Thriving on Challenge
Attorney Focuses on Life, Not Disability
by T.T. Nhu, Mercury News, September 22, 2002
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Jan Garrett was on a BART train when a large man loomed over
her motorized wheelchair and demanded loudly: "What happened
She was taken aback. Usually people ignore her, although some
may politely ask about about her condition: Garrett was born
without arms or legs.
"I finally managed to say to him 'What happened to your
manners?' which made some people applaud as the man walked
away," said Garrett.
Garrett, an attorney and executive director of the Center for
Independent Living in Berkeley, refuses to be put on the
defensive about herself and is not self-conscious about her
disability. She is a happy and focused person who has a knack
for making those around her feel at ease in spite of her
"Living in Berkeley I find that I'm not the most unusual
person here," joked Garrett, who maneuvers her wheelchair by
pushing on a joystick with her shoulder.
And who did she think was the most unusual person in Berkeley?
"Probably the pink man in a unitard on a unicycle," she
Despite her encounter at the BART station, she welcomes the
opportunity to tell people about her situation.
"I love to make presentations to tell my story about what it's
like to be disabled. Sometimes it sucks and sometimes it's
wonderful," she said. "We're maybe the highly evolved beings
that you don't know about, and maybe there's a bigger reason
Sid Wolinsky, executive litigator with the Disability Rights
Advocates, calls Garrett "a woman of extraordinary and diverse
talents who's made a monumental contribution to the movement
by combining a high level of professionalism and knowledge of
the law, with a genuine understanding of community politics, a
very rare combination."
A lawyer by training, Garrett became a disabilities rights
activist by chance.
At first she had misgivings about becoming the center's
executive director because it had not been helpful to her when
she attended Boalt Hall School of Law for a semester. Unable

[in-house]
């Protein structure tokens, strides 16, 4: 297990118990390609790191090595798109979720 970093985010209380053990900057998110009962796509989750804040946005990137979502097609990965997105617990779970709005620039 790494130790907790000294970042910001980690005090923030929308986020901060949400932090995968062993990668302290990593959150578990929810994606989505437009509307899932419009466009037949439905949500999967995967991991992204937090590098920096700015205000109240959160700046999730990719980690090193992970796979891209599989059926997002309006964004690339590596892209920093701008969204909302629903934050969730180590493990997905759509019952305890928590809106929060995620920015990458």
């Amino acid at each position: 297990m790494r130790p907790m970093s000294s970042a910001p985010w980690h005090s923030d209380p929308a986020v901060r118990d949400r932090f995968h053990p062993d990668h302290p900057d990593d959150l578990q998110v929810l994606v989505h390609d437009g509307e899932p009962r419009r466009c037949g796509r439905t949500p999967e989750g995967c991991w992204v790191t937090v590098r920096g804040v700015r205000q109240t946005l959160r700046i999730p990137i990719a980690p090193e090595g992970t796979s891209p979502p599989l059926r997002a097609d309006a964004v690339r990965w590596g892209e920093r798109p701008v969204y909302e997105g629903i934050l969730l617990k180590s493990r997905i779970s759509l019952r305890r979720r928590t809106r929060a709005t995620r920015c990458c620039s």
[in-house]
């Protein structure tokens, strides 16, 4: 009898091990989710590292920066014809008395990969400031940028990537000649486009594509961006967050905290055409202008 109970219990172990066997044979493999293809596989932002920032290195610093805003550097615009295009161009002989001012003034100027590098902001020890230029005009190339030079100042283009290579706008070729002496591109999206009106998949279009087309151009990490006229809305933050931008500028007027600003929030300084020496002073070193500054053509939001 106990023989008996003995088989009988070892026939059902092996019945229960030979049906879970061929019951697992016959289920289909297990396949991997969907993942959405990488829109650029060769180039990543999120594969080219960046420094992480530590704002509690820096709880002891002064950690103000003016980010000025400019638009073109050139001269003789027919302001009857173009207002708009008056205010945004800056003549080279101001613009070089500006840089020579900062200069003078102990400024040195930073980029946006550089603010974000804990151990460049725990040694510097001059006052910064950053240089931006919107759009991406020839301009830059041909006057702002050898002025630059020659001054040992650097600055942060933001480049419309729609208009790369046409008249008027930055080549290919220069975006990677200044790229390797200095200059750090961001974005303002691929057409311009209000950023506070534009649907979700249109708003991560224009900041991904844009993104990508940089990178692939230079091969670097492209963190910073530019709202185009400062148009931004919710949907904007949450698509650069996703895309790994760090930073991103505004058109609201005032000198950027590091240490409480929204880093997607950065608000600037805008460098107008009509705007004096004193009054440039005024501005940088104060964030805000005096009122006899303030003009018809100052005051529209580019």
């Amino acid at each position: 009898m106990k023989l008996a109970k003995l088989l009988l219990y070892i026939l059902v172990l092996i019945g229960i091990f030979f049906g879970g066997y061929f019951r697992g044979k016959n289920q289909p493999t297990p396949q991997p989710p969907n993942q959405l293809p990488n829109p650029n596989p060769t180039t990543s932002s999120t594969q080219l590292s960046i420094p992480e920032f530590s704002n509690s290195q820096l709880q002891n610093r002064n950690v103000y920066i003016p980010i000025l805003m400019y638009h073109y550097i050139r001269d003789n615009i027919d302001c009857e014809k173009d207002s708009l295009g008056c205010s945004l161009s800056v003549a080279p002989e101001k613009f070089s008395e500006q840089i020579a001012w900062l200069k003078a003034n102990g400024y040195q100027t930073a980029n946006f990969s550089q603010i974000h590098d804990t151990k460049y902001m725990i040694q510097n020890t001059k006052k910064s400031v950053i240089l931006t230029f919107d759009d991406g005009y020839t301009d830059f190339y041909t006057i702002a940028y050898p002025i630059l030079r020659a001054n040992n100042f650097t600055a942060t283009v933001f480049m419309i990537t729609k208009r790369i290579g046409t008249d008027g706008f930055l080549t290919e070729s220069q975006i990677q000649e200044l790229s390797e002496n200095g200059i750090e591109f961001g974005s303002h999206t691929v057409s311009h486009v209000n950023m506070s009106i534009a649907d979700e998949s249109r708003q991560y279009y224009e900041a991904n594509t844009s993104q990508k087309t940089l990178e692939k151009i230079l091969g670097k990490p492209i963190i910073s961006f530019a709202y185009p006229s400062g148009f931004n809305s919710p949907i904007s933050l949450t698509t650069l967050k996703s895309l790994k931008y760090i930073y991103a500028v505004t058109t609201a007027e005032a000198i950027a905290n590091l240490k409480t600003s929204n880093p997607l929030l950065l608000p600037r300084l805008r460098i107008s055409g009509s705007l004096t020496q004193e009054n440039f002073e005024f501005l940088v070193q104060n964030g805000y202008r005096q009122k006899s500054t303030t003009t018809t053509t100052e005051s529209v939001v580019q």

at the time to dress or feed herself without a steady
arrangement of attendants, she was forced to return to law
school in Oklahoma.
Nonetheless, she accepted the executive director's job with
the goals to improve the services that had failed her 20 years
ago, to find work and shelter for the homeless with
disabilities, and raise money for the Ed Roberts Campus, a $30
million disability center to be built at the Ashby BART
Born with a rare birth defect, Garrett grew up in Oklahoma
City, the youngest of four children.
"My parents were strong, and even though experts had told them
of my limited possibilities, they refused to accept it," said
Garrett. "They were clear that I had intelligence and I could
Her grandfather -- "a garage inventor" -- made her adaptive
equipment. He made tiny furniture, a device to balance crayons
between her chin and shoulder and taught her how to read and
write before she went to kindergarten.
In school, Garrett couldn't participate in games or sports.
"I was always the kid who watched over the jackets, as do many
disabled children. This made me more determined to make sure
that children with disabilities can play on accessible
equipment, play tag or hide-and-go-seek with power chairs, to
have what they need to be a kid," she said.
When Garrett was 4, her 16-year-old brother Doug was injured
in a motorcycle accident and spent the rest of his life in a
vegetative state. "It was terrible for my parents," said
Garrett. "My disability was almost minor by comparison."
She went to private school because until the Individuals with
Disabilities Education Act in 1975, disabled children were not
put into mainstream public schools.
"There was no distinction between someone who merely had
physical disabilities and a person with cognitive
disabilities," said Garrett.
She went to Scripps College, majored in political science and
spent her junior year abroad in Paris, a year that marked the
beginning of real independence for her.
As a young disabled person, she was an anomaly in Paris with
its cobblestone streets and narrow pavements which made it
difficult to navigate in a motorized wheelchair. "In France,
as in the rest of Europe, most disabled people don't work.
They live on the dole while living in separate communities and
are completely segregated from the rest of society," Garrett
Garrett still loves France and travels there as much as she
can with her husband, Dan Garrett, a computer consultant who
does not have a disability. They met in Chicago, were married
in 1992 and moved to Berkeley the same year. After having
worked as a clerk for a federal judge in Oklahoma for two
years, Jan Garrett worked as an INS lawyer in San Francisco
while her husband worked at Sybase.
The Garretts live in Berkeley in a two-story house with cats.
At home, Jan Garrett scoots around without her wheelchair.
"Jan is unbelievably independent," said Dan Garrett. "People's
experience of her is to project what would life be like to
lose my limbs and live like her? That's not her paradigm. It
has nothing to do with loss. It has to do with civil rights,
it has to do with living, loving, and struggling in the face
of extraordinary social restrictions."
He hates it when people get sentimental about his wife.
"The worst word in the disability movement is 'inspiring.'
Having a defect doesn't change your desire to be alive and
that's she's taught me," he said. "It's about being human."